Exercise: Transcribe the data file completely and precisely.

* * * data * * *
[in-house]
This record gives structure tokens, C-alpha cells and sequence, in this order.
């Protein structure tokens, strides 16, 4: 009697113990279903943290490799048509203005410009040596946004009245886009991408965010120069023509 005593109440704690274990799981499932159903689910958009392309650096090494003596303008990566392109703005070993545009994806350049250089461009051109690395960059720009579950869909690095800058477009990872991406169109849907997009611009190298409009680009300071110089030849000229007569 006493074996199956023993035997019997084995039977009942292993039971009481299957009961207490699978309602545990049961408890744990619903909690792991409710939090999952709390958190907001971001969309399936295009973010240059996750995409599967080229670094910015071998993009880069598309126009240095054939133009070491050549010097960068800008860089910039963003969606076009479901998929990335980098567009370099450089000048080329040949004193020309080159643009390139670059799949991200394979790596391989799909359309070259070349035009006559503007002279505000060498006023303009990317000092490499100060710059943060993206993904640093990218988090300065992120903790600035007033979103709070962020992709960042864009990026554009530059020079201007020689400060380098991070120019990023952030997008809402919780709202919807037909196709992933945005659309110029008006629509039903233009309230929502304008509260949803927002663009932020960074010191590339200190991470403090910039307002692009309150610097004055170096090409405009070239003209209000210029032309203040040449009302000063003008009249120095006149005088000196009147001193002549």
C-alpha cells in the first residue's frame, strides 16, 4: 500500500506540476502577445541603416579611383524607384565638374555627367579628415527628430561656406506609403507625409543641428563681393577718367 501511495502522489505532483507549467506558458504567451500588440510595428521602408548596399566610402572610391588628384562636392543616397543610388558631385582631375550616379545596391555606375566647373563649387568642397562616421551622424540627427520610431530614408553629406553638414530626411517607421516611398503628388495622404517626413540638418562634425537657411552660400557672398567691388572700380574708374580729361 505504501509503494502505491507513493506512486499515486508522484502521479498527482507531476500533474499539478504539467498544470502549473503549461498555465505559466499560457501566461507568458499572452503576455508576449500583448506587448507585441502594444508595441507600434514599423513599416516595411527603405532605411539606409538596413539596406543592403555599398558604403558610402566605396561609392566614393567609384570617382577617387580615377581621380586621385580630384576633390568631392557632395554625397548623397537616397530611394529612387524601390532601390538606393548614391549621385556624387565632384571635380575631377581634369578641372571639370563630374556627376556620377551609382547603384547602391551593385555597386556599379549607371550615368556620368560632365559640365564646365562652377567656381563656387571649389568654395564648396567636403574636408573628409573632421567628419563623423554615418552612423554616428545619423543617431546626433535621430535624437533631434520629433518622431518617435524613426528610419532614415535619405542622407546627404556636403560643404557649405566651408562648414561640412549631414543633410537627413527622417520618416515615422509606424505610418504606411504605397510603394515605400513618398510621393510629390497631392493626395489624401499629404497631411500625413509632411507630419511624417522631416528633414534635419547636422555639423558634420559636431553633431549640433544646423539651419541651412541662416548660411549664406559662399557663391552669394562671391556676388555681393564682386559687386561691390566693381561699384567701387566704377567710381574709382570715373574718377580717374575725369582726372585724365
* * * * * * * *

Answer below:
[in-house]
This record gives structure tokens, C-alpha cells and sequence, in this order.
């Protein structure tokens, strides 16, 4: 009697113990279903943290490799048509203005410009040596946004009245886009991408965010120069023509 005593109440704690274990799981499932159903689910958009392309650096090494003596303008990566392109703005070993545009994806350049250089461009051109690395960059720009579950869909690095800058477009990872991406169109849907997009611009190298409009680009300071110089030849000229007569 006493074996199956023993035997019997084995039977009942292993039971009481299957009961207490699978309602545990049961408890744990619903909690792991409710939090999952709390958190907001971001969309399936295009973010240059996750995409599967080229670094910015071998993009880069598309126009240095054939133009070491050549010097960068800008860089910039963003969606076009479901998929990335980098567009370099450089000048080329040949004193020309080159643009390139670059799949991200394979790596391989799909359309070259070349035009006559503007002279505000060498006023303009990317000092490499100060710059943060993206993904640093990218988090300065992120903790600035007033979103709070962020992709960042864009990026554009530059020079201007020689400060380098991070120019990023952030997008809402919780709202919807037909196709992933945005659309110029008006629509039903233009309230929502304008509260949803927002663009932020960074010191590339200190991470403090910039307002692009309150610097004055170096090409405009070239003209209000210029032309203040040449009302000063003008009249120095006149005088000196009147001193002549």
C-alpha cells in the first residue's frame, strides 16, 4: 500500500506540476502577445541603416579611383524607384565638374555627367579628415527628430561656406506609403507625409543641428563681393577718367 501511495502522489505532483507549467506558458504567451500588440510595428521602408548596399566610402572610391588628384562636392543616397543610388558631385582631375550616379545596391555606375566647373563649387568642397562616421551622424540627427520610431530614408553629406553638414530626411517607421516611398503628388495622404517626413540638418562634425537657411552660400557672398567691388572700380574708374580729361 505504501509503494502505491507513493506512486499515486508522484502521479498527482507531476500533474499539478504539467498544470502549473503549461498555465505559466499560457501566461507568458499572452503576455508576449500583448506587448507585441502594444508595441507600434514599423513599416516595411527603405532605411539606409538596413539596406543592403555599398558604403558610402566605396561609392566614393567609384570617382577617387580615377581621380586621385580630384576633390568631392557632395554625397548623397537616397530611394529612387524601390532601390538606393548614391549621385556624387565632384571635380575631377581634369578641372571639370563630374556627376556620377551609382547603384547602391551593385555597386556599379549607371550615368556620368560632365559640365564646365562652377567656381563656387571649389568654395564648396567636403574636408573628409573632421567628419563623423554615418552612423554616428545619423543617431546626433535621430535624437533631434520629433518622431518617435524613426528610419532614415535619405542622407546627404556636403560643404557649405566651408562648414561640412549631414543633410537627413527622417520618416515615422509606424505610418504606411504605397510603394515605400513618398510621393510629390497631392493626395489624401499629404497631411500625413509632411507630419511624417522631416528633414534635419547636422555639423558634420559636431553633431549640433544646423539651419541651412541662416548660411549664406559662399557663391552669394562671391556676388555681393564682386559687386561691390566693381561699384567701387566704377567710381574709382570715373574718377580717374575725369582726372585724365